July 15, 2014
By Helen Ross, PGATOUR.COM
- Rory McIlroy is a two-time major champion. (Tom Pennington/Getty Images)
HOYLAKE, England -- It happened again last week.
Rory McIlroy opened with a 64 that left him leading the Aberdeen Asset Management Scottish Open by one stroke. But he struggled on Friday, shooting a 78, and needed two more rounds in the 60s just to finish in a tie for 14th.
The young Northern Irishman has had similar struggles on the PGA TOUR this year. In 10 starts, he's only shot in the 60s in the second round twice -- while shooting 74 or higher five times, including at the Memorial Tournament presented by Nationwide Insurance where a 63 on Thursday had staked him to a three-stroke lead lead.
On Tuesday before he played a practice round at Royal Liverpool, McIlroy acknowledged his second-round struggles had become a recurring problem.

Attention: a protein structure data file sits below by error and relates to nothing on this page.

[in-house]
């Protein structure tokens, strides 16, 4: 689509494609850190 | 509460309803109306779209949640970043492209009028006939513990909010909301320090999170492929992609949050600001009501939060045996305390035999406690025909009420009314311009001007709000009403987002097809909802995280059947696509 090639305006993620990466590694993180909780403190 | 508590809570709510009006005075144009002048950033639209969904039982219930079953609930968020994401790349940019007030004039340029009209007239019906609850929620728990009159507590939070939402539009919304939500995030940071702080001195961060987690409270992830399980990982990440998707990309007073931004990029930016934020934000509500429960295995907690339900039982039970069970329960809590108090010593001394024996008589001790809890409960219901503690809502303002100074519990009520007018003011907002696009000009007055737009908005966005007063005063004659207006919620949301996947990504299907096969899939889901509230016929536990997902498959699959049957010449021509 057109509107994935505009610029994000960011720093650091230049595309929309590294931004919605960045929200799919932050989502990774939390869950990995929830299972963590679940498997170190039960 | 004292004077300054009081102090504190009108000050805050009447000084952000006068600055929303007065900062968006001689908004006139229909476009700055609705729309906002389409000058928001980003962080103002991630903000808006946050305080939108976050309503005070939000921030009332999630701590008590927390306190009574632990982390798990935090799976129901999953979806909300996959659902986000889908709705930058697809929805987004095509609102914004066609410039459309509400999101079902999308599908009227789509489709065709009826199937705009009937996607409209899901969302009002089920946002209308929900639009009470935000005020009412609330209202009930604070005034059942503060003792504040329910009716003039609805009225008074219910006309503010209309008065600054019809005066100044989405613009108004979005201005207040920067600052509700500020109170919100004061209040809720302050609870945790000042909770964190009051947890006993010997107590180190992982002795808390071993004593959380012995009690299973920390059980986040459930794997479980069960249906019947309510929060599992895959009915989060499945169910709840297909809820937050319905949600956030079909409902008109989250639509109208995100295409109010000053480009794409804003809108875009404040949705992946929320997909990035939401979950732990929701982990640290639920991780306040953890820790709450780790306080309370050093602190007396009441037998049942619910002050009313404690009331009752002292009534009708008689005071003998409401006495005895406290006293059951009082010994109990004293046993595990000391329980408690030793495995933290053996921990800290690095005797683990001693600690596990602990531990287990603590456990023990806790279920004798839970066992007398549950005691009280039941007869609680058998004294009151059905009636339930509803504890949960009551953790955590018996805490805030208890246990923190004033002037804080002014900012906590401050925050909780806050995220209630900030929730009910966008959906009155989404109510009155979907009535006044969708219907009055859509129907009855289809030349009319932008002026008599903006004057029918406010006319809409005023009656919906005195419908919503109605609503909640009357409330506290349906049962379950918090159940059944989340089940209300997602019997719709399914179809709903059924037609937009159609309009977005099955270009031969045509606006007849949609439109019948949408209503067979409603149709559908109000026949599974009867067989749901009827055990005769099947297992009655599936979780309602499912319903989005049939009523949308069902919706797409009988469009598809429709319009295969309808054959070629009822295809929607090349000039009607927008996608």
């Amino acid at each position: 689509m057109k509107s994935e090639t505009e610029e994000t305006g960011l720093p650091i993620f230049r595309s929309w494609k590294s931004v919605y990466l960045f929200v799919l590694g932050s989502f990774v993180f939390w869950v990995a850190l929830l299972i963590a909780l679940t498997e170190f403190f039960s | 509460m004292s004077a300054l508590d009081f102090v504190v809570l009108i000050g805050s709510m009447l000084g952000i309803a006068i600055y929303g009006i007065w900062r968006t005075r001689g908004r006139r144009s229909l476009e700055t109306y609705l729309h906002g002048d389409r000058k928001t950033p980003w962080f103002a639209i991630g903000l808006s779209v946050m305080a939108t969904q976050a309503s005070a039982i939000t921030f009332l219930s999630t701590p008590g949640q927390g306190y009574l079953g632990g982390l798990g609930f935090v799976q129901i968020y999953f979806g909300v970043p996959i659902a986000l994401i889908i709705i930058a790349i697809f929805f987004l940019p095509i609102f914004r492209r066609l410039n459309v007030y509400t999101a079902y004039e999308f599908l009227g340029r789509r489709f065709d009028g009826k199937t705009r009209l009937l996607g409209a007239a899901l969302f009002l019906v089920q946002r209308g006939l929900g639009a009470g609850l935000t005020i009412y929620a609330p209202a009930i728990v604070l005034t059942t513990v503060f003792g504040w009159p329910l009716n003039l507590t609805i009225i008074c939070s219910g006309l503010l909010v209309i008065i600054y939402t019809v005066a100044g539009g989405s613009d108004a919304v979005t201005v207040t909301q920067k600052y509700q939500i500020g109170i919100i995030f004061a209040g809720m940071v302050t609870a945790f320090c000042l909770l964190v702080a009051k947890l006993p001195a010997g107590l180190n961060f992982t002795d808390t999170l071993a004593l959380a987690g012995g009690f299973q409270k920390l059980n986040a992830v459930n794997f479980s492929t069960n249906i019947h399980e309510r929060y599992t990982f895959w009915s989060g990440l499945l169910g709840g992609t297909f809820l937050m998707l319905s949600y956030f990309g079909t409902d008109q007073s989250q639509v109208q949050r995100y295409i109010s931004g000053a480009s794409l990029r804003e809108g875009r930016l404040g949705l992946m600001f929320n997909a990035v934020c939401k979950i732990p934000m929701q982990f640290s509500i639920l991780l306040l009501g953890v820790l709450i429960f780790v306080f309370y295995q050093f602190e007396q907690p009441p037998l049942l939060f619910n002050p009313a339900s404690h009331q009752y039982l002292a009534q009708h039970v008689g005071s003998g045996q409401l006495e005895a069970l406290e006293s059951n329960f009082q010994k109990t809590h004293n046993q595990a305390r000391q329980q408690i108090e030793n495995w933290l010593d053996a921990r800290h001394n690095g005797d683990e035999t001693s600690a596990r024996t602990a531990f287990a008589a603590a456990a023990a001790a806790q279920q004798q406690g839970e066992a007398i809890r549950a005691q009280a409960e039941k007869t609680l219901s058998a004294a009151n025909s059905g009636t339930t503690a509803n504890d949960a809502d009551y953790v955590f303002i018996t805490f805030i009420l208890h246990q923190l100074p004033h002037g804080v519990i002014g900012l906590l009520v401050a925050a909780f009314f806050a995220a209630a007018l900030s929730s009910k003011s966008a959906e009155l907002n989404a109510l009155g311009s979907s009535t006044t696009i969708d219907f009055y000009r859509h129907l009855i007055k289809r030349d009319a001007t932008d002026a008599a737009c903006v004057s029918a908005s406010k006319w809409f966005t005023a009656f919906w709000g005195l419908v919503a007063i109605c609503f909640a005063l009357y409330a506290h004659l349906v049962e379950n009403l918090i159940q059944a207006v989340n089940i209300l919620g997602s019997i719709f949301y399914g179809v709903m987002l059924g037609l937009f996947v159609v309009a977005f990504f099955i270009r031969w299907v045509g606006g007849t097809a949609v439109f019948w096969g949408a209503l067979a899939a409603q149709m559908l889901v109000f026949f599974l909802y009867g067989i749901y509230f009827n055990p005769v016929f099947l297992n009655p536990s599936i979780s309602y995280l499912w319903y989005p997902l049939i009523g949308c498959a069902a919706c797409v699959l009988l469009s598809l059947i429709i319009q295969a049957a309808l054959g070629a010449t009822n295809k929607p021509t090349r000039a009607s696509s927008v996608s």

"One that I'd like to try to stop this week," he said firmly.
In retrospect, McIlroy acknowledged, the issue might be as much mental as physical.
"I may be putting a bit too much pressure on myself, going out on Fridays and trying to back up a score," McIlroy said. "I have no problem shooting a low one on Thursday. There should be no reason I have any problem shooting a lot one on Friday.
"I think I just got into my head."
Maybe McIlroy just needs to turn back the calendar and pretend it's Thursday. At the very least, getting off to a good start at Hoylake on what is expected to be a very rainy Friday will be important.
McIlroy's Friday problems have generally lasted for several holes, or maybe an entire nine, while he plays relatively solidly the rest of the round. So concentration -- or, the lack thereof -- may be part of the problem and patience the key.
Take the second round at the BMW Championship, which McIlroy went on to win, earlier this year for example. He shot 39 on the front nine Tuesday but fought back and recovered with a closing 32 to finish the day 1 under. A 66 in the final round then enabled McIlroy to close a seven-stroke gap and win.
"I think it's easier to eliminate some of the bad stuff than it is to try to find some of the good stuff because the good stuff is in there, obviously, with some of the scores that I'm shooting," McIlroy said.
"I just need to keep it a little tighter when things aren't 100 percent on the golf course."